Now if there is one final point to end this blog post on, it is this one. I am saving a fair amount of money. There’s no more H&M orders on my bank statements and as I’m not impulsively going out to the shopping centre either that’s saving even more. Plus the extra cash coming in from selling my old gear is being put aside to fund a charity hike in Romania. Not too shabby, especially considering that this has taken minimal effort. If you, like a lot of people in the UK, are living from paycheck to paycheck, it really could be a good thing to start doing. Just make one conscious choice to think before you spend and you too could be benefitting from a slightly healthier bank balance!

Being a conscious consumer can be pretty easy, you just have to figure out how you can adapt your lifestyle in a simple way. If we all did this it would make a big difference!

Yum

Thrift Shop Style

Thrift shops, I love them. Well, in Britain we don’t really call it ‘thrift’ though do we? We call it charity shopping. Which doesn’t quite have the same bohemian-esque ring to it. But I’m trying to be hip and cool, so for now let’s keep it as “thrift”.  For a bit of inspiration below you’ll see what I threw on today and where my best buys were from. Shopping second hand doesn’t mean you scrimp on style.

I think the idea of thrift shopping is actually super popular already in the UK, more so than some of our European buddies. My dear Mam is Czech and you would be hard pushed to see a second hand store anywhere. Our charity shop culture is great, I know it gets some bad press because some high streets have too many and they get favourable rates blah blah blah. Essentially though they are here to do good things for their causes and it means we can recycle clothes rather than chuck them to land fill.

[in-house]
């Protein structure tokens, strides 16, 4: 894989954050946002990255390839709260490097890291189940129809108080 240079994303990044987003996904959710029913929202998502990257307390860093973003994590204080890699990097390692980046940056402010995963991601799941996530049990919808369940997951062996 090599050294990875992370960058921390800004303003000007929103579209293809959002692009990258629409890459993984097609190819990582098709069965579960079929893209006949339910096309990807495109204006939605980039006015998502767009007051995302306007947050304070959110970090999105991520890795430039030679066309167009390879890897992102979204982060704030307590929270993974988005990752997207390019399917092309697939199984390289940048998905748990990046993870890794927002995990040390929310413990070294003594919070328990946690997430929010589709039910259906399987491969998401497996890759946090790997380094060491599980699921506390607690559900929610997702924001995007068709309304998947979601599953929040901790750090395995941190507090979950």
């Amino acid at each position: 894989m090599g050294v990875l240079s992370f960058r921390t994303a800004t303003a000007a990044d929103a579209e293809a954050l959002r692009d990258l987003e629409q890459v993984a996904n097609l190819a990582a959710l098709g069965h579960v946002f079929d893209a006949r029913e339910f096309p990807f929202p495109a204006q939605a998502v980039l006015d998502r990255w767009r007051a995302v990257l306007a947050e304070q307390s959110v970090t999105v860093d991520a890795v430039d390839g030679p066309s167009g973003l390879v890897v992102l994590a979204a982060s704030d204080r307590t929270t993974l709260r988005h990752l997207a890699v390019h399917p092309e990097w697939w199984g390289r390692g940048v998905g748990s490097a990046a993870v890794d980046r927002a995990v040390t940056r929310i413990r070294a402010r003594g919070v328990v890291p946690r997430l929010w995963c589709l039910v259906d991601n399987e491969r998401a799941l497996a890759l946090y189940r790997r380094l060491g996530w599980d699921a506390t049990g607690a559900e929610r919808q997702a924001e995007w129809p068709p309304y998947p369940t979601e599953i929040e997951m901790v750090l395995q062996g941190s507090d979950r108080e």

My Thrift Shop Style

Let’s see my outfit today (which is all old purchases I’ll have you know! I am keeping to my word of not  buying any more stuff). It is at least half comprised of second hand thrift shop finds. Bargain!

 

Oliver Bonas patterned pink scarf for £5 from Cancer Research UK, coat cost me £10 & these jeans (I wear them to death) were £4. Thank-you-very-much. That is £19 and I look the business, plus I’m far too broke to ever shop in Oliver Bonas anyway. So I’ve actually got better quality stuff that what I’d usually buy new.

If you are guilty of going out to Primark ‘just to pick up some new tights’ and you come out with a hoard of clothes, then you should give charity shops a chance. I’ve often found brand new items, so you really don’t need to get all funny about someone else wearing your stuff first.

I’m going to ramble on about the planet now (sorry not sorry). As I mentioned in this post we are spending more and buying more, but throwing things away faster than ever before. Quality is no longer the prerogative when shopping. We should stop seeing clothes as dispensable items as we ultimately lose out. We’ve all done it, bought something on the high street and half the stitching has come out a few weeks later. Queue feeling all annoyed that you’ve wasted your hard earned cash on something that is now basically a useless rag.

If you really aren’t convinced then at least think twice when you buy new to make sure that you are buying for quality over quantity. Just know I will always come out on top when it comes to price 😉

Yum